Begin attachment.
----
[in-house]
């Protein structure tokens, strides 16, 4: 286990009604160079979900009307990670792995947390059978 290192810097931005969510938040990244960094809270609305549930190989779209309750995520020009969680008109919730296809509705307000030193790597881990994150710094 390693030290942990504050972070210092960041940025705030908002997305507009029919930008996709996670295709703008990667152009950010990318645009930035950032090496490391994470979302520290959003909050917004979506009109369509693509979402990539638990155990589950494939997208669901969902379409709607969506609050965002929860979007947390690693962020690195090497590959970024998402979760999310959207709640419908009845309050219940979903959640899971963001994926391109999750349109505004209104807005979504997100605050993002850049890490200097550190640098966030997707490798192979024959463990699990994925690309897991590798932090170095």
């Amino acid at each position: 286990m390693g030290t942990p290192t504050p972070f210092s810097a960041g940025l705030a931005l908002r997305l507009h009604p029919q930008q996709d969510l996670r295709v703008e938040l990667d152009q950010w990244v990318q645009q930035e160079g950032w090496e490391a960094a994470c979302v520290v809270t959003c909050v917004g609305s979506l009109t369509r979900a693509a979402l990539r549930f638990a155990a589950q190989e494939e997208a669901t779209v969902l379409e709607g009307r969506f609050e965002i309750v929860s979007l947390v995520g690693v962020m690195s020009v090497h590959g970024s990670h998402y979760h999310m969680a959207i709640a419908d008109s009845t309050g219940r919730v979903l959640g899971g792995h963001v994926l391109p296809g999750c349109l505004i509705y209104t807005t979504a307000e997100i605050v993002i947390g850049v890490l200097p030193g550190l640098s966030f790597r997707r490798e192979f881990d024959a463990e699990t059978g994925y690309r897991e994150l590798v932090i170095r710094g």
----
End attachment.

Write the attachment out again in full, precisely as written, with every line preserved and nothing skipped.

[in-house]
């Protein structure tokens, strides 16, 4: 286990009604160079979900009307990670792995947390059978 290192810097931005969510938040990244960094809270609305549930190989779209309750995520020009969680008109919730296809509705307000030193790597881990994150710094 390693030290942990504050972070210092960041940025705030908002997305507009029919930008996709996670295709703008990667152009950010990318645009930035950032090496490391994470979302520290959003909050917004979506009109369509693509979402990539638990155990589950494939997208669901969902379409709607969506609050965002929860979007947390690693962020690195090497590959970024998402979760999310959207709640419908009845309050219940979903959640899971963001994926391109999750349109505004209104807005979504997100605050993002850049890490200097550190640098966030997707490798192979024959463990699990994925690309897991590798932090170095």
């Amino acid at each position: 286990m390693g030290t942990p290192t504050p972070f210092s810097a960041g940025l705030a931005l908002r997305l507009h009604p029919q930008q996709d969510l996670r295709v703008e938040l990667d152009q950010w990244v990318q645009q930035e160079g950032w090496e490391a960094a994470c979302v520290v809270t959003c909050v917004g609305s979506l009109t369509r979900a693509a979402l990539r549930f638990a155990a589950q190989e494939e997208a669901t779209v969902l379409e709607g009307r969506f609050e965002i309750v929860s979007l947390v995520g690693v962020m690195s020009v090497h590959g970024s990670h998402y979760h999310m969680a959207i709640a419908d008109s009845t309050g219940r919730v979903l959640g899971g792995h963001v994926l391109p296809g999750c349109l505004i509705y209104t807005t979504a307000e997100i605050v993002i947390g850049v890490l200097p030193g550190l640098s966030f790597r997707r490798e192979f881990d024959a463990e699990t059978g994925y690309r897991e994150l590798v932090i170095r710094g």